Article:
I feel like I say this every week, but what a week!
A lady we only met once just bought us lunch and kept telling us to order more and then insisted on treating us to cakes from this fancy Ginza store. It was that kind of week.
We saw so many miracles. And other things. I ate fermented soybeans (Nattou) every day. Apparently after three days you’re supposed to start liking it. I’m on day 7.
One morning, our alarm just decided not to go off and we woke up at 7:50. That’s the latest I’ve slept in since June of last year, besides the one week I was sick in December. I may have had a mild heart attack when I saw the time on my iPad.
We had splits this week and we knocked on one woman’s home, and she says she’s not interested. Then we knock on the next door, and the SAME woman answers!! She must have bought both apartments and connected them. We were so confused. Then a few minutes later, a woman opens the door and gives us these rhinestone adorned sandals. Too bad missionaries don’t wear sandals. Apparently she took English lessons from missionaries over 50 years ago.
On Monday we went bowling. I don’t even like bowling. But I enjoyed giving sage advice to our Hawaiian Chourou who got maybe 20 points the whole game. (“Ok, now try aiming the ball where you want it to go!” And other really inspiring bits of encouragement like that).
The week was packed with lessons. It feels good to be able to look back on three months of effort and see how far the area has come since the first week I came where it was just dead. Now we’re rushing to appointments all day every day. It feels just like back in Yamato/Zama area.
On Friday we had another Yamashita conference. And I WAS AN INTERPRETER. YES, THATS RIGHT, I INTERPRETED FOR OVER HALF THE CONFERENCE for a member of the 70 (leadership in the church that cover several countries). It was insane and my brain hurt by the end. Much of it was a repeat from the trainings last year, but this time around was more about Just reaching out and doing more, elevating our vision, and our standard of work. Thanks to some of the things he challenged us to do, I was able to shake off some of the trunky emotions I’ve been harboring, and we’re back in business, working twice as hard and finding so many people interested in learning from us.
One evening the lady we had an appointment with was running late and wasn’t home yet and so we were just contacting door to door and for some reason, people kept saying “it’s dangerous here, go home.” “Nobody will open doors for you at this hour.” “Someone might stab you.” Which was mildly terrifying, but we felt like we shouldn’t give up (smart or not who knows…but if it was Shinan we would have been out of there in about 5 seconds). We got to the next apartment building, and only three lights were on. We went to each of those doors and at every single one of them the people accepted a Book of Mormon and invited us to return sometime. If you’re wondering, that’s rare, but it was awesome.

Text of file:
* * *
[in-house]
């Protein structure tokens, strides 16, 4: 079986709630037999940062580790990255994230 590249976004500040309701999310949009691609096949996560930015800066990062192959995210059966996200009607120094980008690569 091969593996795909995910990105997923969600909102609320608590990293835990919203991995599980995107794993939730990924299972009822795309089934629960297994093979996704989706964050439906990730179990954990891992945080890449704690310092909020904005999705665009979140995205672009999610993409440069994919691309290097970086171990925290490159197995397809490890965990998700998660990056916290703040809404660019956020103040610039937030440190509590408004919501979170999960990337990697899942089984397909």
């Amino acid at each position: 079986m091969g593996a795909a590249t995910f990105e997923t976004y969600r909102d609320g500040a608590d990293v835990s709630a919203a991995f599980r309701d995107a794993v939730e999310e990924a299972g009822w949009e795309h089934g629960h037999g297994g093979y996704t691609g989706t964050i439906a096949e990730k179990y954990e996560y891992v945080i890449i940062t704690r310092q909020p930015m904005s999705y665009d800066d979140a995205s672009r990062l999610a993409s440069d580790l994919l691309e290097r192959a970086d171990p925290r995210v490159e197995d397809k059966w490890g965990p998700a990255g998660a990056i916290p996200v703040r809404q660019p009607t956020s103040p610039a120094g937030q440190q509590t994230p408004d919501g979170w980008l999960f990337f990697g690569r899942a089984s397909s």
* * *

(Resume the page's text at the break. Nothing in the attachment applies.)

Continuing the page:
Then one night, the scariest thing ever happened. And I don’t really get scared. Not even when people tell me there are murderers about. But we were doing an English lesson by skype at about 8pm and the other missionaries left and turned out all the lights in the building (there’s one button that can do that for every light inside) not knowing we were there. So we go to the stairwell with the emergency light because we were too lazy to go down to the first floor and press the button again (it’s a four-floor church). Just before we leave, we suddenly hear water running in the sink in the men’s bathroom which turns off a minute later. I call out to see if anyone’s inside and even push the door and look in. No luck. It’s about 9:00, dark, and the lights won’t turn on. We give up and go downstairs and press the all-building light switch again and then lock the doors and start to leave. Ibañez Shimai calls out to me and tells me the light from the room we were in on the third floor was turned on again when I pressed the switch. So I turn to go back and unlock the door when suddenly the light turns off. That’s not natural. That would only happen if someone pressed the button.
We get freaked out at this point and call the chouroutachi (elders) to see if any of them are at the church still but they’re all in their apartment. They say they’ll come check it out and a few minutes later three skinny Japanese guys and one Hawaiian, all wearing suits and wielding plastic baseball bats, come sprinting down the street. They certainly know how to make an entrance. I unlock the door and we all crowd inside and proceed back to the third floor to open doors and check inside. But we don’t see anyone. They all run downstairs and we stay to turn out the lights, but as soon as we do, we hear a thump coming from behind us in the men’s bathroom. We sprint downstairs and everyone comes back up but we don’t find anything…or anyone. Eventually we give up and go home.
It was SO TERRIFYING.
Brick squad. ^
Good things are happening here. Loving life. It’s finally fall!